Jacking up a unibody car

I have a 2003 MazdaSpeed Protege that is exhibiting signs of an exhaust leak. I want to jack it up to check for the leak, but I’m nervous about it. I have jacked this car up before, but I had to do it from one side of the car because I was unable to find any good jack points on the front of the car. I couldn’t find the frame, so I assume it’s unibody construction and has no real “frame”. I can’t use ramps because the car has a body kit and it only sets about 4 to 6 inches off the ground, so I’m concerned that it would hit the front bumper on the ramps on the way up or down.

My question is, is it okay and safe to jack a car up on its side? I will need to start the car once it’s up there to check for the leak. Also, if I need to get the car up higher, can I block up one side once it’s jacked and then jack up the other side to block it and just have it all up on blocks. I sure wish I had a lift, that would make my life so much easier.

Can you think of any other ways I can do this? Also, do you know of any good tricks for finding an exhaust leak?

As always, you folks rock and any information that relates to this would be very welcome.

Thank you.

When jacking up a uni-body vehicle with a floor jack, jack up on the pinch weld of the body. This is the strongest portion of the uni-body.


Where is this located? So far, we’ve been jacking it up on the existing jack points on the rail along the sides of the car where you would jack it to change a tire.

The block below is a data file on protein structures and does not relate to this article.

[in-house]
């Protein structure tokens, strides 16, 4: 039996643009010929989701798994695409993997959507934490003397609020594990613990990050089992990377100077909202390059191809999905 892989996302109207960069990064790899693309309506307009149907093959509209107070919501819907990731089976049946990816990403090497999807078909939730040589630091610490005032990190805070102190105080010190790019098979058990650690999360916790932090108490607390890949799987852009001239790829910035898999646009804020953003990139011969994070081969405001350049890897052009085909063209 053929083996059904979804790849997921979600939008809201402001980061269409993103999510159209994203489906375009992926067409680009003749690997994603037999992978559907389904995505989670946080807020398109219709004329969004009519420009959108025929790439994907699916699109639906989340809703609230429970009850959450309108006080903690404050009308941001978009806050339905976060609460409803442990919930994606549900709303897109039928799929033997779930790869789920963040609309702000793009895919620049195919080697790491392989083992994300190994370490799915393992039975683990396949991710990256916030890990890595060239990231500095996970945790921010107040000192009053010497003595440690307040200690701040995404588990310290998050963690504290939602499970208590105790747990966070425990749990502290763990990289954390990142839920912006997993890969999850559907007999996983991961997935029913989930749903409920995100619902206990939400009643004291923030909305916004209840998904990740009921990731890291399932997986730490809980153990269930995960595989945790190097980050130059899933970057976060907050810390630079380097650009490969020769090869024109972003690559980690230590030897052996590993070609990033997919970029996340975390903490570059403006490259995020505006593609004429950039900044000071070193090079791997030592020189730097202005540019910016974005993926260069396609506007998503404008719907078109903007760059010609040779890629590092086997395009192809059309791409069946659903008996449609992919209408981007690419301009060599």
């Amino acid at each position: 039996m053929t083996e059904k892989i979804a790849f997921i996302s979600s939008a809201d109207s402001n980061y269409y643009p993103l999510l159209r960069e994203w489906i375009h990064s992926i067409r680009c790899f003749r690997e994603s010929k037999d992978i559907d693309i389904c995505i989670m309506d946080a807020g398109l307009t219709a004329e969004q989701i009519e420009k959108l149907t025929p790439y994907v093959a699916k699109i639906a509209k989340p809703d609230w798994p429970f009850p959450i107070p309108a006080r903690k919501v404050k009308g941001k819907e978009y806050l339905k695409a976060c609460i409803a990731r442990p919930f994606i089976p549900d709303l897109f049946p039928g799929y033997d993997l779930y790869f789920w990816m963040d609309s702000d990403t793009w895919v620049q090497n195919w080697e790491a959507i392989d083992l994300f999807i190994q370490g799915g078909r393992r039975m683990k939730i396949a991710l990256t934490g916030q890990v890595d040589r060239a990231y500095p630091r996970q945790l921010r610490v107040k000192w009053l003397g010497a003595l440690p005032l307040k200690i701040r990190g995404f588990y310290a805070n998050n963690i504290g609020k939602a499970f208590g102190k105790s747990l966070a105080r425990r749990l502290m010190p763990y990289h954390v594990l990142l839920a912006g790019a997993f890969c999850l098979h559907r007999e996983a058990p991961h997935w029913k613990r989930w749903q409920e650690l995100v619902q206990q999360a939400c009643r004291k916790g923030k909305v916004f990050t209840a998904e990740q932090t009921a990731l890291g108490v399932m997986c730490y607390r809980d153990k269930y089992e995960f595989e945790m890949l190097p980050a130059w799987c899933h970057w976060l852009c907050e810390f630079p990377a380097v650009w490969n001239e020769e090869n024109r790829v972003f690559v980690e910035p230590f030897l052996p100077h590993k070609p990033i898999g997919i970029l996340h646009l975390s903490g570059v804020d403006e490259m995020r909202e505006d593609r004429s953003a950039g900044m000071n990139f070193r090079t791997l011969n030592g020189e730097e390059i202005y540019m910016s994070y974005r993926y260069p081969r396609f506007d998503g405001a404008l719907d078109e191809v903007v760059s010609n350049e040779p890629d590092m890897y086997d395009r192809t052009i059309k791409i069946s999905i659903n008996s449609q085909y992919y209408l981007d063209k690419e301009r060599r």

That’s the pinch weld.


Since you will be starting the car and crawling under it to check for leaks you need to get a small floor jack like at Sears, they are cheap, and jack on the suspension and then put jack stands under it. DO NOT TRUST THE FACTORY OR OTHER JACK WHEN UNDER A CAR!

Oh, definitely!! Already got one. Safety first!!

Just keeping it current. I was hoping to get more input on this.

Jack up one side and use jackstands, one front . . . one back. To check for exhaust leaks . . . start the car and have someone hold a folded car towel over the exhaust outlet (tailpipe) while you lay under the car, listening for the leak. Do this cold so you can feel around for the leak if you can’t see it. Rocketman Oh, one more thing . . . keep this well ventilated, outside if possible.

Thank you. I thought there was something about blocking the tailpipe…I seem to remember doing that before, back in the day when I was working on older Chevys. Great input.